The radiologists were stumped. They had been staring at a mammogram for several minutes, and couldn’t work out what was wrong.
They sent the scan on to an arbitrator radiologist who declared that it was clear. That’s when Mia, an artificial intelligence (AI) system developed by British start-up Kheiron Medical, stepped in.
The AI immediately highlighted in green an area of concern, a pair of grey clouds which appear to the human eye exactly like the rest of the scan. This section of the scan, Mia concluded, was a sign of cancer.
This could become a familiar scenario across thousands of hospitals in the UK in the coming months as the health service struggles to cope with a backlog of cancer screening and diagnostic appointments due to the pandemic.
“Prior to Covid we had a significant shortage of radiologists within the workforce,” says Dr Jeanette Dickson, the president of the Royal College of Radiologists.
Dickson is concerned that delays in carrying out scans is causing cancers to go undetected. “We know we must be missing some. How many? Who knows,” she says. “That’s the thing we’re worried about.”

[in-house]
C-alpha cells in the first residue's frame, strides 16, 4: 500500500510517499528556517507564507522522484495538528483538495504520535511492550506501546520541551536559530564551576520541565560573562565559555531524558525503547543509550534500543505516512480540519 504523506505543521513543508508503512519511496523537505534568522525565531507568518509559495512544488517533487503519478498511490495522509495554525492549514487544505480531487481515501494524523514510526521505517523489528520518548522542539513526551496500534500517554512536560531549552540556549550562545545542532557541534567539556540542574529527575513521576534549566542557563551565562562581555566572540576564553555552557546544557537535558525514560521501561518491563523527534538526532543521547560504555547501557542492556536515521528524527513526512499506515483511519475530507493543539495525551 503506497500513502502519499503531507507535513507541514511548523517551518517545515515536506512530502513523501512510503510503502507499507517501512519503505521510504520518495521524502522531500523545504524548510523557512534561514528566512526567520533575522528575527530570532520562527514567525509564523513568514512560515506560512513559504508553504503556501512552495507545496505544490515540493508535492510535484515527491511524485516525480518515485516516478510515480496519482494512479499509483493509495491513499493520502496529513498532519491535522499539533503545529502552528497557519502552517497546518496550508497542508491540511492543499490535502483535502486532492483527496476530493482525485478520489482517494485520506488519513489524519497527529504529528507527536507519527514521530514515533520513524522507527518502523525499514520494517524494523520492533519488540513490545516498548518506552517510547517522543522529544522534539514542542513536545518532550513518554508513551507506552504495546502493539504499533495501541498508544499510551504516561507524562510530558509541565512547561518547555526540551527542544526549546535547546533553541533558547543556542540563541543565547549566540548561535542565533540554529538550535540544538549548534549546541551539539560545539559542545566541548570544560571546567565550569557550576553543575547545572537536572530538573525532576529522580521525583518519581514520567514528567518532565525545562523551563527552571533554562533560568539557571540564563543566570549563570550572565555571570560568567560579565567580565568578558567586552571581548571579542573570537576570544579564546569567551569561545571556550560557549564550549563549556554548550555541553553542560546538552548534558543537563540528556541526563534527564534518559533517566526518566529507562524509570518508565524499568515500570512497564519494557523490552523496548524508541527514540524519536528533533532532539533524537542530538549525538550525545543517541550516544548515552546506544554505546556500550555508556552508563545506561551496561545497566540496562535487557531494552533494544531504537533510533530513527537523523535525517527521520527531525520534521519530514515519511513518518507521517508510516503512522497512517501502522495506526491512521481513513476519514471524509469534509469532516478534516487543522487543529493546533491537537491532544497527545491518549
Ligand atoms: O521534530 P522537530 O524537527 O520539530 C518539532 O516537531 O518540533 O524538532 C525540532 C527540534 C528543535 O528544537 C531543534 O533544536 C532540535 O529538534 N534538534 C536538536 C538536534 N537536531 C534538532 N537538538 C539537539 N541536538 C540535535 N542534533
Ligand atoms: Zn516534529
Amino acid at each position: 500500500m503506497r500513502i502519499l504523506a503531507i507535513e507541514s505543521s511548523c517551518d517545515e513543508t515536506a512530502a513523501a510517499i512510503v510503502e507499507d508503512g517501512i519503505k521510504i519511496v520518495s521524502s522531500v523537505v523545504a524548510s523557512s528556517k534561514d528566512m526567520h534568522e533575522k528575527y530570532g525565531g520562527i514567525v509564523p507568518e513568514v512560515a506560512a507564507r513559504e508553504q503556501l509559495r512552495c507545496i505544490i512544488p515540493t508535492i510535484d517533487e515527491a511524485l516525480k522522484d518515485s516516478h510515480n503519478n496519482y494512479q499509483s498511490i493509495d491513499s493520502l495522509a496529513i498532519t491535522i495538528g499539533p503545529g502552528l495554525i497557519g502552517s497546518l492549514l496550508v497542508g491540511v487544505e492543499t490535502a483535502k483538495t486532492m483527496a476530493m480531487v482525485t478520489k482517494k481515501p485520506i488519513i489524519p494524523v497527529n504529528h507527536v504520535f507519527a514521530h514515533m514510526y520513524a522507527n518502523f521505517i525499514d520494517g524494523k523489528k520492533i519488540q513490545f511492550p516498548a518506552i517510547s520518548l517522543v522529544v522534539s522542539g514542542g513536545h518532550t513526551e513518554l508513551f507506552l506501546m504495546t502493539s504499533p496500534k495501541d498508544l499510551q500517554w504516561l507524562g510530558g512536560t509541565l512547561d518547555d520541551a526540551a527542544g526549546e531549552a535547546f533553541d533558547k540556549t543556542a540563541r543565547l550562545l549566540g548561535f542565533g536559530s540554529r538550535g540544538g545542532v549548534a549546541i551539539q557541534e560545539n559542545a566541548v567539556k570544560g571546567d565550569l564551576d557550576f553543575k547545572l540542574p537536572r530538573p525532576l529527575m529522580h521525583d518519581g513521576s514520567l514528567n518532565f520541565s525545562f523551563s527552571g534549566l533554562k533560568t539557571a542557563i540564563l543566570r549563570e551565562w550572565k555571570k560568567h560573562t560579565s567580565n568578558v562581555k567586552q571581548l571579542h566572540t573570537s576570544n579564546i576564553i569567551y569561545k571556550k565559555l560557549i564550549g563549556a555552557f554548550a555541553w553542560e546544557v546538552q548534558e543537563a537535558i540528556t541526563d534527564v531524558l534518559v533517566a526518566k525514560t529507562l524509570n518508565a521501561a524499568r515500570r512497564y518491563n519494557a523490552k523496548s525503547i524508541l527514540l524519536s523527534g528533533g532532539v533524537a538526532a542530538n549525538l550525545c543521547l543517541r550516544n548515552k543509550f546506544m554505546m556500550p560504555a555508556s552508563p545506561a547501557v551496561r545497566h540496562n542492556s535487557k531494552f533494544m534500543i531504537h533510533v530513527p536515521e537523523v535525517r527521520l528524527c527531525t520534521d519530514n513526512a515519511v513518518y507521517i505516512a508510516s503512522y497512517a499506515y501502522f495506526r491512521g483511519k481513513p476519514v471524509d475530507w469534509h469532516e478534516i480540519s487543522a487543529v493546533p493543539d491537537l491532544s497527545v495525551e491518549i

Dr Rosie Loftus, the chief medical officer at Macmillan Cancer Support, says there’s fast becoming a “devastating backlog.”
Many health experts are now seeing AI as the best way to fix this. London-headquartered Kheiron Medical is hoping to address the problem by replacing one of the two human radiologists who screen mammograms with its Mia AI system.
Systems like Mia use machine learning, a form of AI, to gradually teach themselves what the signs of cancer are. The AI is fed tens of thousands of scans along with data on whether the women scanned did have cancer. Eventually, it’s hoped the system will be reliable enough to be used in NHS trusts across the country.
There’s certainly an urgent need for help. In August, the Royal College of Radiologists published research based on data from December which found that England requires another 1,600 radiologists, meaning it’s currently 35pc short-staffed. The problem has only gotten worse.
It’s tempting to entirely replace radiologists with AI, solving the backlog problem overnight, but start-ups like Kheiron don’t want to want to remove humans entirely.
“It’s always extremely important for the human to have the authority,” says chief executive Peter Kecskemethy. “Especially in the early phases but probably also longer.”
Kecskemethy, whose mother was a radiologist, likens the technology to the use of electrocardiograms in hospitals. They’re no longer a breakthrough technology, but healthcare professionals still take over if their readings are unclear.